On the campaign trail, Carter proudly advertised that he had been “born again.” Historian Randall Balmer dubbed him the “Redeemer President” in his book "God in the White House," largely crediting Carter with bringing the vocabulary of evangelicalism into national politics.
But any notion Carter would govern as he taught Sunday school was dispelled when he took office. "I was taught to believe in the complete separation of church and state,” he said.
Carter says he's a disciple of President Jefferson, who famously wrote in a letter that the First Amendment established "a wall of separation between Church & State.”
Carter’s embrace of that idea did not always go over well at 1600 Pennsylvania Avenue.
“I got into some trouble for that because, for instance, I didn’t want Billy Graham, who was my friend, to come and have worship services inside the White House, as had been done in previous presidencies both Democrat and Republican,” he said.
Graham, Carter said, was not happy but later came to understand it.
Carter's presidential daily diaries, compiled by the White House staff to record the movement, conversations and meetings of the president, show Graham and Carter communicated often via telephone and over meals.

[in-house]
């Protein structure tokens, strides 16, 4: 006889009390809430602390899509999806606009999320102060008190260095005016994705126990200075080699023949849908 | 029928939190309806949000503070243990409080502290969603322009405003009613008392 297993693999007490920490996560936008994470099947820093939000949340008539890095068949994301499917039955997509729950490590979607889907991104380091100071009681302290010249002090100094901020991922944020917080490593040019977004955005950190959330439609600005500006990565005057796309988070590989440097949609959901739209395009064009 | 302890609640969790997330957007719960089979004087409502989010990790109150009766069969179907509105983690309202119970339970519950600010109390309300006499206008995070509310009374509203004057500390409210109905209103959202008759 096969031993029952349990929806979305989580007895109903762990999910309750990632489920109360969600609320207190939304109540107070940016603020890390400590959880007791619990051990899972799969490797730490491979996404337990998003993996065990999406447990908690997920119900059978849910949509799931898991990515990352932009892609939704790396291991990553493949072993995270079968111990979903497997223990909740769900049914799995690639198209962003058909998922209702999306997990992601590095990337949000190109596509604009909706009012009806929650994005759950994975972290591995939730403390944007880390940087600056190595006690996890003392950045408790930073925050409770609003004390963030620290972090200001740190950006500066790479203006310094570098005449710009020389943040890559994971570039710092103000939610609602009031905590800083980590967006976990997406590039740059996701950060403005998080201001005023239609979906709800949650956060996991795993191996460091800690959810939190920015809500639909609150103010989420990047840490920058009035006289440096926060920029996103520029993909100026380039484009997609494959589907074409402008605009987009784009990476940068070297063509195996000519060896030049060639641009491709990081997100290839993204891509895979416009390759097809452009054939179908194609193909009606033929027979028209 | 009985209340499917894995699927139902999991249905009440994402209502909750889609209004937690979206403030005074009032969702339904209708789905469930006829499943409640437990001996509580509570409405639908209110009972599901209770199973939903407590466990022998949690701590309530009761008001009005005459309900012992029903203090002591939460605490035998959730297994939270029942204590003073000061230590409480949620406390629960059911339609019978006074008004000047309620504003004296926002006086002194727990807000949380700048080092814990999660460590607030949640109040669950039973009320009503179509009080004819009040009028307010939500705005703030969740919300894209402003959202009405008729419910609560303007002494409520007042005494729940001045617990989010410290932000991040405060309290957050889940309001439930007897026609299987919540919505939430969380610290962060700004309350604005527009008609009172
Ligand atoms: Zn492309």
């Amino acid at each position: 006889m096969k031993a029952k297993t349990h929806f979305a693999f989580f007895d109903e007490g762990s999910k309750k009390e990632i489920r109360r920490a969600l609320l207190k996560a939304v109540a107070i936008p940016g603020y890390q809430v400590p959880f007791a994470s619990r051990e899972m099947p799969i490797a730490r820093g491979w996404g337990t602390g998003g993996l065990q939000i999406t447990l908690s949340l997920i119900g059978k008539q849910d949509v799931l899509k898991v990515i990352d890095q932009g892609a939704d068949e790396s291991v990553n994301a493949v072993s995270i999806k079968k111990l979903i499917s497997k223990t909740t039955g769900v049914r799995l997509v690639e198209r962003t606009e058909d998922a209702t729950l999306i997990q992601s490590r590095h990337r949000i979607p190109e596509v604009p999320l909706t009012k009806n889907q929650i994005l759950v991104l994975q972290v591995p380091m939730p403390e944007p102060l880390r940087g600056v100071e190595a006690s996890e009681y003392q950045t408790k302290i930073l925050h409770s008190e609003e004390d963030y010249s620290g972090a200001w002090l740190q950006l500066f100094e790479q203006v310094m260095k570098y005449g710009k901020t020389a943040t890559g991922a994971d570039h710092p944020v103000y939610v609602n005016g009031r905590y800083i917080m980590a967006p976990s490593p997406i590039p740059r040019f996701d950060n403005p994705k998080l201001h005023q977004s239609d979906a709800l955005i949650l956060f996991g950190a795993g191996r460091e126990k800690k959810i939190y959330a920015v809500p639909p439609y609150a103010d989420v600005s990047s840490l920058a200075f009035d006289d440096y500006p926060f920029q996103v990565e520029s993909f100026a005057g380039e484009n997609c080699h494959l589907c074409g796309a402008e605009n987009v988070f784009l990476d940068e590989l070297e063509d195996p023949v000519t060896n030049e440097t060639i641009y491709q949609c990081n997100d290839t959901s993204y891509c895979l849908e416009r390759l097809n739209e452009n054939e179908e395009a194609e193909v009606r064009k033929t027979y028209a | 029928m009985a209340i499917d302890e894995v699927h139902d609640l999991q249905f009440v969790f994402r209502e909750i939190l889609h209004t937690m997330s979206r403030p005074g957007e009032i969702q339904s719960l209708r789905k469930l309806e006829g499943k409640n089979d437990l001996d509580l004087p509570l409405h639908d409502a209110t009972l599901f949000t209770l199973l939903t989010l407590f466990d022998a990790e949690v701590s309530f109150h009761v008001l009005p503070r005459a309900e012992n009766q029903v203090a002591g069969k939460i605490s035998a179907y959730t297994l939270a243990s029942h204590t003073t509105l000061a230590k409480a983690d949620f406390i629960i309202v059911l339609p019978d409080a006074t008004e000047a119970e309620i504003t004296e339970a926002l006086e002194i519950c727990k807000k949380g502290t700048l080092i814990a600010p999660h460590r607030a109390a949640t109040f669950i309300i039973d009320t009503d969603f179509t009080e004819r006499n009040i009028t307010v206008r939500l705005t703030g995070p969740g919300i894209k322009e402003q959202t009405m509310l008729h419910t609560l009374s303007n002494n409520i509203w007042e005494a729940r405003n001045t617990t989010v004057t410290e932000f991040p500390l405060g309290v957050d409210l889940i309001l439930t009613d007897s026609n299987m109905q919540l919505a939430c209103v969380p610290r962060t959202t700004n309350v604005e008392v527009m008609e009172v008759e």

Indeed, Carter said it was impossible to separate his Christian faith from his daily life in the White House.
Long before he worked out of the Oval Office, he and his wife Rosalynn developed the habit of reading a passage of scripture aloud every night: “She would take a turn one night and I would take the next.”
It was a practice they kept up in the White House and continue to this day, reading through the Bible and then starting again at the beginning. Carter said he and Rosalynn have recently been reading a Spanish translation of the Bible to keep up their language skills.